efault ACLs for FILE: ccaches on Windows

Henry B. Hotz hotz at jpl.nasa.gov
Wed Jul 26 14:02:47 EDT 2006

I'm not sure I should get in the middle of this, but I will anyway.

It seems to me that the first question is whether a Windows port  
should behave the way other platforms behave.  How to do that with a  
minimum of platform-specific code seems secondary.

The problem is that the open() libc call on Windows is dangerously  
(IMO) non-POSIX in its behavior.  So the question translates to:  
should Windows file ccaches have the same permission semantics as on  
other platforms?

Speaking as a non-Windows user, I'm in the "Windows is broken, so fix  
it" camp, but others may disagree.  I can't evaluate how significant  
it is that "power users" can read all ccache's, but it doesn't sound  

Based on a side-bar with Jeffrey, it sounds like using a POSIX- 
compliant open() would break a lot of stuff and isn't a viable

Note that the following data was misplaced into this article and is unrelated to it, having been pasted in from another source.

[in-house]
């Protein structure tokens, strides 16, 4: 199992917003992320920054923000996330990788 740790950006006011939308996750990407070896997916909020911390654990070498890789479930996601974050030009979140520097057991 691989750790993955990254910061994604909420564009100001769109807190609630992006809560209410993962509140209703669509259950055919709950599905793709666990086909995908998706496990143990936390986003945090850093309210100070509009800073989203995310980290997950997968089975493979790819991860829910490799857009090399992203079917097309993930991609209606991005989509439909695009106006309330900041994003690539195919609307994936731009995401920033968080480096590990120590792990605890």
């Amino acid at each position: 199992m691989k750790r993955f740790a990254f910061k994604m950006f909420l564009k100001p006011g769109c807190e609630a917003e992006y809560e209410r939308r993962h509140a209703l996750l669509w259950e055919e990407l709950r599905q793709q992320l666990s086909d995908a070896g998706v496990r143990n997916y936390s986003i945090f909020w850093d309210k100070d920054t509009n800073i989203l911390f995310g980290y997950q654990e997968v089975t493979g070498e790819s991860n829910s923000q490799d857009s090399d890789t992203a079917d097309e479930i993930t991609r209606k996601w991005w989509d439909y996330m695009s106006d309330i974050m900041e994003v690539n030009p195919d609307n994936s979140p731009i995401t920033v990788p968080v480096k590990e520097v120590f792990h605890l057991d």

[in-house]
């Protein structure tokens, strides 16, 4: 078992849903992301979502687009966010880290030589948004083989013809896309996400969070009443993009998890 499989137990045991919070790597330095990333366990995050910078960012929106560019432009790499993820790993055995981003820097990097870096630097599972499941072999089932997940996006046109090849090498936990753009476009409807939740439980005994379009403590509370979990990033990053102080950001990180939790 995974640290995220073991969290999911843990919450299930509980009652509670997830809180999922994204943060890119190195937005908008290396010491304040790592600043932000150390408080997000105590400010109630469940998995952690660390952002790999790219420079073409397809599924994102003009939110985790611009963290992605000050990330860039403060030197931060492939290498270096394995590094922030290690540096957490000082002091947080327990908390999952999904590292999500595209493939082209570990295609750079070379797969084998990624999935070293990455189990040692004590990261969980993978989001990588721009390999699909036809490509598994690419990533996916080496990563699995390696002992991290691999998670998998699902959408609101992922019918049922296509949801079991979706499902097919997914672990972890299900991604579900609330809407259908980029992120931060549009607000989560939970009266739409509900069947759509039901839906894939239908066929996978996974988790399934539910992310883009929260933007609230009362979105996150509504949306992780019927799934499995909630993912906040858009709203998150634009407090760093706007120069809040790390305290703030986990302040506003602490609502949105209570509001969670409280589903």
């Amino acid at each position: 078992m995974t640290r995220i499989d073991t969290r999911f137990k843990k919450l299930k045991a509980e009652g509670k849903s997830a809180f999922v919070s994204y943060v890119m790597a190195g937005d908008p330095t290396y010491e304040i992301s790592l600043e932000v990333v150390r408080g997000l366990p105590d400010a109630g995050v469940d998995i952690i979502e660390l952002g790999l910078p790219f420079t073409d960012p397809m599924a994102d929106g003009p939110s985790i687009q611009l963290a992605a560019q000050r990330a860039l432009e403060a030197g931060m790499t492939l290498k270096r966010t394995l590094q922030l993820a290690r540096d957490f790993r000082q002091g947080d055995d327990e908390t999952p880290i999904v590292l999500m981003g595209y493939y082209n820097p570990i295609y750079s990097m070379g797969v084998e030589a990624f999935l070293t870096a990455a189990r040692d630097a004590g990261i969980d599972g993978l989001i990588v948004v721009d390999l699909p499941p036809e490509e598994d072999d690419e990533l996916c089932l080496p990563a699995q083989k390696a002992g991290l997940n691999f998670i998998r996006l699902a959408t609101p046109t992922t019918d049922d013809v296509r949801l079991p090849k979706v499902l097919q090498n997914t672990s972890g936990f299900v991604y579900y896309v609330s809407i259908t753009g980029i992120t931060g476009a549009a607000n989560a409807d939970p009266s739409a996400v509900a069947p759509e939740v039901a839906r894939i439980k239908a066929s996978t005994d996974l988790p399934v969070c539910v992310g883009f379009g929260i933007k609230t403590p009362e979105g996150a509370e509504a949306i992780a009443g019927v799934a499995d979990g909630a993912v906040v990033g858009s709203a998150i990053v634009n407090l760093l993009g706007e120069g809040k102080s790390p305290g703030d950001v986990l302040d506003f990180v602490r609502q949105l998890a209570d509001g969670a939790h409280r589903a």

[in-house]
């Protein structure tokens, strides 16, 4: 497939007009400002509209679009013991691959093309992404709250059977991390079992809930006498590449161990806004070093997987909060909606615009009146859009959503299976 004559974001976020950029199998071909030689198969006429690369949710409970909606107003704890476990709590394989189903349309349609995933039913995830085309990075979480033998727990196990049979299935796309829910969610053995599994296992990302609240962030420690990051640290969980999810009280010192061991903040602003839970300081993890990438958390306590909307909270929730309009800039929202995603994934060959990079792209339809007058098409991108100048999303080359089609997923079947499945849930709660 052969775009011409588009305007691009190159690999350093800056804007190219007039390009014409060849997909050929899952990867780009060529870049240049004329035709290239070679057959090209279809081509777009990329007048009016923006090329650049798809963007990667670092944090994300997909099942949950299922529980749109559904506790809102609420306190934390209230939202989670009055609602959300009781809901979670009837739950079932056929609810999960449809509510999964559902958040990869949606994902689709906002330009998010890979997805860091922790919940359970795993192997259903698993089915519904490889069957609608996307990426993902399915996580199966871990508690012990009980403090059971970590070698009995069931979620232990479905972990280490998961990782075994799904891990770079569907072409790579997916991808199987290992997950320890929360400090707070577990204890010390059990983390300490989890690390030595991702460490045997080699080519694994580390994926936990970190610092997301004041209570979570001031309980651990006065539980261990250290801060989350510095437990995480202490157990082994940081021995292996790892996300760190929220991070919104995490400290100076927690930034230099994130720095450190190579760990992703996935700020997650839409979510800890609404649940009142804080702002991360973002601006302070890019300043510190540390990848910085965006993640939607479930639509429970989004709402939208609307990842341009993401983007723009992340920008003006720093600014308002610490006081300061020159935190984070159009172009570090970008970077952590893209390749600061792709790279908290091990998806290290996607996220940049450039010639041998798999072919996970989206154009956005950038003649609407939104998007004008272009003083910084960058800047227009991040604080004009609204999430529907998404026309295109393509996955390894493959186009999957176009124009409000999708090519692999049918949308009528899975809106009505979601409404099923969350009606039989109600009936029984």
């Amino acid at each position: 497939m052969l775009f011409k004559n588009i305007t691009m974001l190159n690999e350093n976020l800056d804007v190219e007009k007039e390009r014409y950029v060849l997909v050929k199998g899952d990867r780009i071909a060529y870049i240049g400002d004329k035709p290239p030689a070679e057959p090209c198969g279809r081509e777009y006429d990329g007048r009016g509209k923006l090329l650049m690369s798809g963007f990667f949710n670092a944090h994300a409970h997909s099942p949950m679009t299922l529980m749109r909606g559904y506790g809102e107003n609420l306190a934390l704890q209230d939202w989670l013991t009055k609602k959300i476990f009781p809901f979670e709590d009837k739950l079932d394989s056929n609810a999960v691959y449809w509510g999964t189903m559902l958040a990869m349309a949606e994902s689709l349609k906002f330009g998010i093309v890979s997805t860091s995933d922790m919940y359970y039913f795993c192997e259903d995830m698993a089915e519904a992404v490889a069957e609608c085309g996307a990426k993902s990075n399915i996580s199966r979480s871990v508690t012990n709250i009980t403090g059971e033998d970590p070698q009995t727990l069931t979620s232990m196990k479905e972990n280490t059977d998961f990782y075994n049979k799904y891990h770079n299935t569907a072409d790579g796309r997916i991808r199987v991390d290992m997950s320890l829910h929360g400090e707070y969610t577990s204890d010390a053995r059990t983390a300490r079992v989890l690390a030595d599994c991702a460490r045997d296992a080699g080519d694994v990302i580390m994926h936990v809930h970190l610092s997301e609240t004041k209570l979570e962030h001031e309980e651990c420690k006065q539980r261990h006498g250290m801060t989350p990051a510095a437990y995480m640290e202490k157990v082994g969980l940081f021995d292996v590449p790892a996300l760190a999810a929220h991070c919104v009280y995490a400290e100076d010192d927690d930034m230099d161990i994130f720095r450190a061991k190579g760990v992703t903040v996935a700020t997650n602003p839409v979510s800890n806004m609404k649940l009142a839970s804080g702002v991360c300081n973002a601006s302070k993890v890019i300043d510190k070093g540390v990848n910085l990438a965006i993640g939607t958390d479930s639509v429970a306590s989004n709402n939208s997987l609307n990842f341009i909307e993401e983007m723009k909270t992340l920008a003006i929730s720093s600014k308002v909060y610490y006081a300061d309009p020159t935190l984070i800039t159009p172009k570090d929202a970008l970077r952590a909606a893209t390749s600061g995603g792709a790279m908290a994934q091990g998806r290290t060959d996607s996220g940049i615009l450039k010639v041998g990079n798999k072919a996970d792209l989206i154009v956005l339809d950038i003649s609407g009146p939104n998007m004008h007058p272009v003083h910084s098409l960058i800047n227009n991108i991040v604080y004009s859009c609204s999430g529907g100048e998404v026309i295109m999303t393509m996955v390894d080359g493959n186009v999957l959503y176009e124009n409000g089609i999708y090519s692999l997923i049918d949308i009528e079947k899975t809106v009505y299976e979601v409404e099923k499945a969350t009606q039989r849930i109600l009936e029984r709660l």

alternative.  Pity.  If that weren't true then a compromise would be  
possible, since it would put the fix in the Windows build system  
rather than the code itself.

On Jul 26, 2006, at 9:02 AM, krbdev-request at mit.edu wrote:

> Date: Wed, 26 Jul 2006 07:57:51 -0400
> From: Sam Hartman <hartmans at MIT.EDU>
> Subject: Re: Default ACLs for FILE: ccaches on Windows
> To: Jeffrey Altman <jaltman at MIT.EDU>
> Cc: Ken Raeburn <raeburn at mit.edu>, "'krbdev at mit.edu'" <krbdev at mit.edu>
> Message-ID: <tslhd14fuio.fsf at cz.mit.edu>
> Content-Type: text/plain; charset=us-ascii
> I am concerned about the complexity of adding this sort of
> platform-specific functionality.  We've tried very hard over the years
> to remove rather than add platform-specific functionality to the file
> ccache.  I don't want to end up supporting ACL APIs for every
> platform.
> I don't see this item as urgent, so I'd prefer to allow it to be
> blocked by a general policy on what platform-specific extensions we
> accept and how we do that.
> --Sam

The opinions expressed in this message are mine,
not those of Caltech, JPL, NASA, or the US Government.
Henry.B.Hotz at jpl.nasa.gov, or hbhotz at oxy.edu

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